Every weekday afternoon of my childhood, I would skip the bus ride home and run six blocks because it was faster. I would dash inside the door, drop my coat and pencilbox on the floor and slide to a carpet burning halt in front of the television. I’d spin the giant knob to UHF-45, and plant myself two feet from the screen, elbows on rug, hands on chin. The familiar ditty on calliope organ would dance in my ears, and then I’d hear it – that familiar old sea bell, ding-ding ding-ding ding-ding. And there he was, in red jacket and white sailing cap. With a salute and a hearty, “ahoy, crewmembers!” the show would begin.
The early 1970’s was not a fun place in America. We were still struggling against the last few remnants of the “Old South”, and the last of the dead soldiers were still arriving aboard vast hospital ships. Domestically, my family life was not much different. As a small child, divorce isn’t a concept you can fully comprehend, and when the process is not a peaceful one, the whole sum of your childhood memories can often be a collection of raised voices, and heated arguments. The most vivid memory of my youth was watching the door jam drift left and right and left and right before me as my parents engaged in a tug-of-war over me, each one holding an arm. Divorce is never easy and it’s casualties are the innocence of childhood.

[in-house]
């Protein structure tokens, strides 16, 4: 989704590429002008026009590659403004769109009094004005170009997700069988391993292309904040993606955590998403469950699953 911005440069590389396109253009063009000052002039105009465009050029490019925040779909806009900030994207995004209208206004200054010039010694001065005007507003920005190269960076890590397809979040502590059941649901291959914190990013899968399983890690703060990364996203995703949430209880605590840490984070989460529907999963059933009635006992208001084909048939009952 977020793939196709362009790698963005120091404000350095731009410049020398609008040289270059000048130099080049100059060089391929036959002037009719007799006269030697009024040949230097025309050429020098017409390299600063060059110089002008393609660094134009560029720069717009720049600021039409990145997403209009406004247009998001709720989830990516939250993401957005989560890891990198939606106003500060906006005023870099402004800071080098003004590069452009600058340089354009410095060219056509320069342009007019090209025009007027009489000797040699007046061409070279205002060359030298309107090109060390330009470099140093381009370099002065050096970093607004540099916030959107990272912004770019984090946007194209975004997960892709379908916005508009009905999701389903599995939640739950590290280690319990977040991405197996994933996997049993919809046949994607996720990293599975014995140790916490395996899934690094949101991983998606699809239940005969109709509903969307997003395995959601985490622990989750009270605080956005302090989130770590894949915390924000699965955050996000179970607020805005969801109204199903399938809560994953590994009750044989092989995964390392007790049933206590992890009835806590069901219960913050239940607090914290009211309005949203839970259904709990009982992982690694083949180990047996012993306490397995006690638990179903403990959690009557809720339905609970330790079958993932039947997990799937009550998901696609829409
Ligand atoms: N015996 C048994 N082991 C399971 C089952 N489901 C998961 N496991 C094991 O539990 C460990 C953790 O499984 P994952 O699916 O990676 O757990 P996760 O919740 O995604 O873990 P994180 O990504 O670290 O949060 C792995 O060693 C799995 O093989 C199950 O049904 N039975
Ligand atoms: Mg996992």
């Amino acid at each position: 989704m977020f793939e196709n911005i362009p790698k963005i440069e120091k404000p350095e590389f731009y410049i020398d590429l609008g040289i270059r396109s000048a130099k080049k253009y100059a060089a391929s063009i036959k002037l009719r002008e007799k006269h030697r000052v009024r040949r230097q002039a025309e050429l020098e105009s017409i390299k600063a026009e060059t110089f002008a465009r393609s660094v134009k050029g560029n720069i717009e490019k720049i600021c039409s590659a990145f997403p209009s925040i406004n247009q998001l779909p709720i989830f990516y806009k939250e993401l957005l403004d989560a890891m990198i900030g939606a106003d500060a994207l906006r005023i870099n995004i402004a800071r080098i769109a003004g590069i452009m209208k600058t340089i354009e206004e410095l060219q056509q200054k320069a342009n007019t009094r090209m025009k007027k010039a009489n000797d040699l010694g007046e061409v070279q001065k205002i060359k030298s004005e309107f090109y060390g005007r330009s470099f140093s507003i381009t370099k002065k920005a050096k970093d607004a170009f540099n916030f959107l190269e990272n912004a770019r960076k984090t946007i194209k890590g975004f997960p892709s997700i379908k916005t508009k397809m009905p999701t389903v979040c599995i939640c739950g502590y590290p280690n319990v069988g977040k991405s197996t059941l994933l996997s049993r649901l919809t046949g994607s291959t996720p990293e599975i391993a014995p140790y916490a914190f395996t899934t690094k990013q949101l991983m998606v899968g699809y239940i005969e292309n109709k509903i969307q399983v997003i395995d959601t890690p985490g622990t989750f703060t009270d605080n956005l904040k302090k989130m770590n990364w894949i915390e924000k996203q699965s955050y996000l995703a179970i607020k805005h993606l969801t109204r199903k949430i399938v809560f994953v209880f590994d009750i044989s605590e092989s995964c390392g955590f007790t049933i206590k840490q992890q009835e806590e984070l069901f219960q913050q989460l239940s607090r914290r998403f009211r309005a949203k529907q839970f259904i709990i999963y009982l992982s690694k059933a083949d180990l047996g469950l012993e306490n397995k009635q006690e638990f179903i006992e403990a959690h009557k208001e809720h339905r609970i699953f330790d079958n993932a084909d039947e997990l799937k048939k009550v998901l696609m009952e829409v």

But the memories I have that were not soured by harsh reality, were watching my boyhood hero, Captain Chesapeake, steering his ship over the superimposed view of the Baltimore Harbor, and bopping my head to the delightful theme song that made the living room, for just a short time, sound like a carnival.
Once upon a time, long before the Fox network, the UPN network, and the WB – there was something called Independent Television; small UHF stations who had no major network of shows, and often played archaic black-and-white movies at any given hour of the day. Channel 45 in Baltimore was one such station, and it’s after-school hour was hosted by what you could probably call a regional version of Captain Kangaroo – he told corny jokes, had puppet friends, and when his ship’s bell rang, it was time for the next presentation. “Did you hear that? That was six bells, Crewmembers! And you know what that means – it’s time for Starblazers!”
Captain Chesapeake introduced me to some of the best television I have ever seen; Starblazers, Land of the Lost and Speed Racer. Later in life, I was lucky enough to intern at Channel 45, and worked with George Lewis during the last three years of his show. He was a gentle and warm man, and his greatest joy in life was meeting adults who recognized him on the street, who stopped him and said, “I grew up watching you!” – and he never grew tired of being asked to pose for a picture, or sign an autograph.
In an interview not many years ago, the director of the show, Dwight Weems, attempted to put into words the essence of Captain Chesapeake:
He just had this gift, this magical gift to be able to get inside of children, make them… make them smile, give ’em joy, make them laugh.
For the countless “crewmembers” who all desperately needed a reason to smile on a warm afternoon, thank you, George.